$20 million for winter wheat

The government has unveiled $20 million to finance the 2012 winter wheat programme at the same time appealing to the Ministry of Energy and Power Development and Zesa “to make necessary arrangements to ensure adequate supply of electricity to wheat growing areas.

Persistent power cuts have negatively affected wheat production in the country with some major farming areas failing to irrigate crops.

Wheat is Zimbabwe’s second staple grain, after maize, but the country — a regional breadbasket before President Robert Mugabe's drive to seize land from whites to resettle landless blacks — has failed to meet its annual consumption requirements of between 400,000 and 450,000 tonnes.

Finance Minister Tendai Biti said last year production stood at a mere 12 thousand metric tonnes against the country’s requirements of 400 000 metric tonnes thousand tones

In a joint press statement the Biti and Minister of Agriculture, Mechanisation and Irrigation Development Joseph Made said wheat production largely depends on water and electricity.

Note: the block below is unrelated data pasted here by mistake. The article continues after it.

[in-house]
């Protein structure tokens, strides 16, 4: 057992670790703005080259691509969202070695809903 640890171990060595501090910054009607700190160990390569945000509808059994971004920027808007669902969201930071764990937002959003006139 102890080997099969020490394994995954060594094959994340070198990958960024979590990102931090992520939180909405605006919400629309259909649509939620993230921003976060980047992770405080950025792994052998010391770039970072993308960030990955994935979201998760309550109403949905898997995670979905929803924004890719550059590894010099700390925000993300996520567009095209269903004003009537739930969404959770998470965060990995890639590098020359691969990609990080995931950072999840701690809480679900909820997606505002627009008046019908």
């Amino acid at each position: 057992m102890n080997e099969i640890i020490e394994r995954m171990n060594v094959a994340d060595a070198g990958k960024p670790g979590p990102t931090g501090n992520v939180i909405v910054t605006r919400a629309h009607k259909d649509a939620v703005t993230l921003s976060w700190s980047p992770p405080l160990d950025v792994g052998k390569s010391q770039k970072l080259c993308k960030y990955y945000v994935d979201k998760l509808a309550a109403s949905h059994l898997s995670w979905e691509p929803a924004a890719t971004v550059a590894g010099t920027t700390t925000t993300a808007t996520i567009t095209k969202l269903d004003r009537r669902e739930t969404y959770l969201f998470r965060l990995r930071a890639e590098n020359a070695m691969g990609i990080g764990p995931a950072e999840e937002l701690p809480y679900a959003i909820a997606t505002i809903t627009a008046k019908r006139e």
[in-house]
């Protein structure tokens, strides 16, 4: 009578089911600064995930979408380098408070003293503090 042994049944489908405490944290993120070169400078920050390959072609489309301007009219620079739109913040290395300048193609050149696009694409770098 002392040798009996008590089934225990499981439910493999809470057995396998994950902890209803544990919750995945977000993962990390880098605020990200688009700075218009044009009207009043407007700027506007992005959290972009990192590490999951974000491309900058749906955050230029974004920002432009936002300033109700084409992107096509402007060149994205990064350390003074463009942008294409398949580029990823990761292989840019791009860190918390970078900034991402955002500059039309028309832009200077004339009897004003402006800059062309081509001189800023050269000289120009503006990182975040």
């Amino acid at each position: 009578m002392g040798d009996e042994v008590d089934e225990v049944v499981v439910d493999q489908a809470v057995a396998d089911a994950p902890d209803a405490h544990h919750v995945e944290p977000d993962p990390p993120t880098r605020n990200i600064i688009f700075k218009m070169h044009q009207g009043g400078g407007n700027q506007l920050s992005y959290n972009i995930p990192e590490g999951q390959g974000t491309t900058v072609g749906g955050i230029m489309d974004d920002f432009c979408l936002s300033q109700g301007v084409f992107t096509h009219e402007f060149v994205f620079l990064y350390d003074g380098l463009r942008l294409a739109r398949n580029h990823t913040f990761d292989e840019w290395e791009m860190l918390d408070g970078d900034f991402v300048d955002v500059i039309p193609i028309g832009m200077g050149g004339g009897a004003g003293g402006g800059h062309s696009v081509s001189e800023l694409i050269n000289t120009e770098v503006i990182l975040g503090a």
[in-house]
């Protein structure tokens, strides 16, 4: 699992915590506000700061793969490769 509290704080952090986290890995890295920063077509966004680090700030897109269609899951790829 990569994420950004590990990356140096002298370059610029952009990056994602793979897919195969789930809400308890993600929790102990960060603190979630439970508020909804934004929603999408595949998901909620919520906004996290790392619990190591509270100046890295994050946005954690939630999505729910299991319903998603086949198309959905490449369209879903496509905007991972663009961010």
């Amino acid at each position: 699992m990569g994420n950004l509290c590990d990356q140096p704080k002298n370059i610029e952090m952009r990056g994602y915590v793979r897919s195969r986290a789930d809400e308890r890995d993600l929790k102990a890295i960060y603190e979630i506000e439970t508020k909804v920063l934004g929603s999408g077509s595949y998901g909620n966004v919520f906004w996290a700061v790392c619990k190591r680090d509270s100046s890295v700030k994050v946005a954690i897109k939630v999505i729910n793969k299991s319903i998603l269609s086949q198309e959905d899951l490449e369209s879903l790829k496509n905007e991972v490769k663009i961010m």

“It is critical that our ministry of energy and power development and Zesa make the necessary arrangements to ensure adequate supply of electricity to wheat growing areas I have already been talking to the minister of energy.

“If Zesa fails to perform the farmers can not run the production on generators because of fuel and it’s impossible any where to generators of that size,” the ministers said.

Government said it is going to use carry over agriculture inputs amounting to$15 million and also inject an additional $5 million.

“We are going to use carry over agricultural inputs to the amount of $15milllion to this end government will ensure the supply of inputs by the suppliers under the current running contracts,” Made said.

According to the ministries inputs are going to be accessed at a cost price under a credit arrangement, for example the fertiliser bag could be costing $30 per 50 kg that will be the price.

The money as financed will be at a concessional rate of three per cent

as government is avoiding reselling of inputs.

To make sure transparency and accountability each participating farmer will receive a voucher from CBZ and upon receipt of the voucher the farmer goes to the GMB that he delivered last season or the season before.

Biti said his ministry is mobilizing resources that will mitigate domestic indebtedness.

“As ministry of finance we are mobilizing resources that will mitigate

domestic indebtedness to our local suppliers…we want to break this

cycle inter indebtedness and intra indebtedness in government”

Biti however bemoaned poor revenue collection.

“Our revenue is under performing we are not collecting as much as we ought to be collecting as of March end 2012 we have a shortfall of 93 million.”

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